The hard work of the cast yielded unexpected results. After My Fair Princess was broadcast, it enjoyed the highest ratings in China[1] and Zhao quickly rose to prominence.[10] In 1999, she became the youngest actress to win the Golden Eagle Award for Best Actress.[11] Zhao was named one of Taiwan's "Top Ten Most Outstanding Individuals in Television Industry." Alongside the phenomenal success, more and more negative critic, mainland China's critics thought the role and her performance is a traditional-breaker and destroy the elegance of ancient palace life. During Chinese People's Political Consultative Conference 2002, a member of the CPPCC submit a proposal to oppose the "little swallow".[12]
After several hit TV series and movies, such as Treasure Venture, The Duel (directed by Jeff Lau). Zhao filmed another series written by Chiung Yao in 2001, the story happened during WWII. Oppsite the funny princess, she played a girl tried to revenge her father and his 9th concubine in Romance in the Rain. The series recorded as highest rating of the year. However, Zhao soon felt that she had achieved all she could in television,[inconsistent] so she went on to star in a few movies in Hong Kong. Although Zhao quit Chiung Yao's agency, the Taiwanese writer still said her favourite actresses are Brigitte Lin, Leanne Lau and Zhao, who successfully portrayed the classic characters of her novel adaption.[13]
In 2001, she guest-starred in the comedy film Shaolin Soccer alongside Hong Kong actor and director Stephen Chow. Zhao played an unattractive steamed bun maker, which greatly differed from the glamourous image she had established for herself in previous roles. Zhao also participated in a romantic comedy called Chinese Odyssey 2002 as "Phoenix." Zhao was nominated for "Best Supporting Actress" at the 39th Golden Horse Awards.[14] In 2002, Zhao played an assassin, worked with Shu Qi and Karen Mok in So Close.[1]

Film (2003–2008)

After filming Romance in the Rain, Zhao began to focus on acting in movies. In 2003, Zhao starred in four films: My Dream Girl, Warriors of Heaven and Earth, Green Tea, and Jade Goddess of Mercy. She nominated for the Hundred Flowers Award for Best Actress for Warriors of Heaven and Earth, even though she only had 25 lines of dialogue in the entire movie. Each film was critically acclaimed and presented Zhao in a different light, but failed to box office.
After much speculation over who would receive the female lead in Ann Hui's film, Jade Goddess of Mercy, the lead role of An Xin was finally offered to Zhao, and her performance was well received by critics. In 2004, the 10th Movie Academic Society presented her the "Golden Phoenix Award" for her role.[15]
In 2004, Zhao was cast to dub the character Princess Fiona when Shrek 2 was released in China.[16]
2005 proved to be a successful year for Zhao after she won the Best Actress award at the Shanghai International Film Festival and tied with Zhang Ziyi for the Huabiao Award.[17] Both were for her performance in A Time to Love. Zhao once again won "Best Actress" for her performance in A Time To Love at The 8th Changchun China Film Festival in 2006.[18]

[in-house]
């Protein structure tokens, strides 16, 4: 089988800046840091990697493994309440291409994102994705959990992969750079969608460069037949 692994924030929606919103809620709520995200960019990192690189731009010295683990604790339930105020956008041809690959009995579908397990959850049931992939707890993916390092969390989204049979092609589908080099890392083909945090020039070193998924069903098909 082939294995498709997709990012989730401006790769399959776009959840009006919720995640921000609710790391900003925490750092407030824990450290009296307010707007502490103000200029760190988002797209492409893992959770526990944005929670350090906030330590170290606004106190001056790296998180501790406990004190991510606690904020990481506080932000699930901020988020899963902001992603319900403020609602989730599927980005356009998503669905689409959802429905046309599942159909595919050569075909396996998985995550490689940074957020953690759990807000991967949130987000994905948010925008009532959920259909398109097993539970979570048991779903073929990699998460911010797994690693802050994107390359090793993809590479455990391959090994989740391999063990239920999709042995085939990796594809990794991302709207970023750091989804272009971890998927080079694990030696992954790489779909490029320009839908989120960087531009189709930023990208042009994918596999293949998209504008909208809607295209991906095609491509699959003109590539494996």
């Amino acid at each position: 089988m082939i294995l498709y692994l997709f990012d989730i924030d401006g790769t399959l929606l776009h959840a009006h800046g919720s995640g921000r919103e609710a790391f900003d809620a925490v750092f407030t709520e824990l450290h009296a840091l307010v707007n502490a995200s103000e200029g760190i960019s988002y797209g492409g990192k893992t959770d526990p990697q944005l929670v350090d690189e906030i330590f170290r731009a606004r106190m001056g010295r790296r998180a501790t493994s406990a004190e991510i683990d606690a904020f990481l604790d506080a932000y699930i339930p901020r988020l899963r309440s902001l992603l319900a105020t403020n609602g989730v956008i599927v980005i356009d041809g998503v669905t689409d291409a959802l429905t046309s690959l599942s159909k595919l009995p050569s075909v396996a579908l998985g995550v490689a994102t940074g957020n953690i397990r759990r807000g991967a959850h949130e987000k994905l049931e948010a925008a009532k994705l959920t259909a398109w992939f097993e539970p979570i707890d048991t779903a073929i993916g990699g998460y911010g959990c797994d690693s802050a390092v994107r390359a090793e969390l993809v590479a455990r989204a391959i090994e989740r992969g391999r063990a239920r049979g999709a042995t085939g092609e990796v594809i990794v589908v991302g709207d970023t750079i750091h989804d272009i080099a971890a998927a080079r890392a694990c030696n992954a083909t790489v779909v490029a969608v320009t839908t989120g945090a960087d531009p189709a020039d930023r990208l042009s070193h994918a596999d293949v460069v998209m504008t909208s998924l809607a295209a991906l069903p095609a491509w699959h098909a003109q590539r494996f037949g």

Finally, after a four-year break from television series, Zhao starred as Yao Mulan in a remake of Lin Yutang's Moment in Peking. 80% of audiences preferred Zhao's portrayal of Yao Mulan over the previous actress's performance. And she nominated Feitian Award for Outstanding Actress.[19] She was ranked No. 4 on Forbes' 2006 China Celebrity 100 list.[20] In June 2006, Zhao was selected by voters as the "Most Popular Mainland Actress" at the 2nd Top Chinese TV Drama Awards.[21] Zhao selected as the "Most Beautiful Woman" in China (national voting by Sina.com & Sohu.com's users).[22]
In 2006, Zhao was listed in People Magazine's '100 Most Beautiful People' in 2006.[23] following her performance in Moment in Peking, Zhao starred in two more films. The first of these films, The Postmodern Life of My Aunt, premiered at film festivals around the world, including the Toronto International Film Festival. Her guest starring role in the film resulted in Zhao's second Best Supporting Actress nomination at the Golden Horse Awards and her first nomination as Best Supporting Actress at the Hong Kong Film Awards.[24] Zhao then portrayed a taxicab driver in the 2007 film The Longest Night in Shanghai, starring alongside Japanese actor Masahiro Motoki and Taiwanese actor Dylan Kuo (郭品超).[25]
In 2006, Zhao took an exam for a Masters' class in directing at her alma mater, the Beijing Film Academy (BFA). After passing with flying colours, Zhao returned to the BFA in September 2006 as a graduate student in the Directing Department, where she studied under director Tian Zhuangzhuang.
Zhao received a salary of 100,000 yuan per episode for acting in the 2007 television series Thank You for Having Loved Me.[26]
In 2008, Zhao met and married Singaporean businessman Huang Youlong.

Gongfu epics (2008–2010)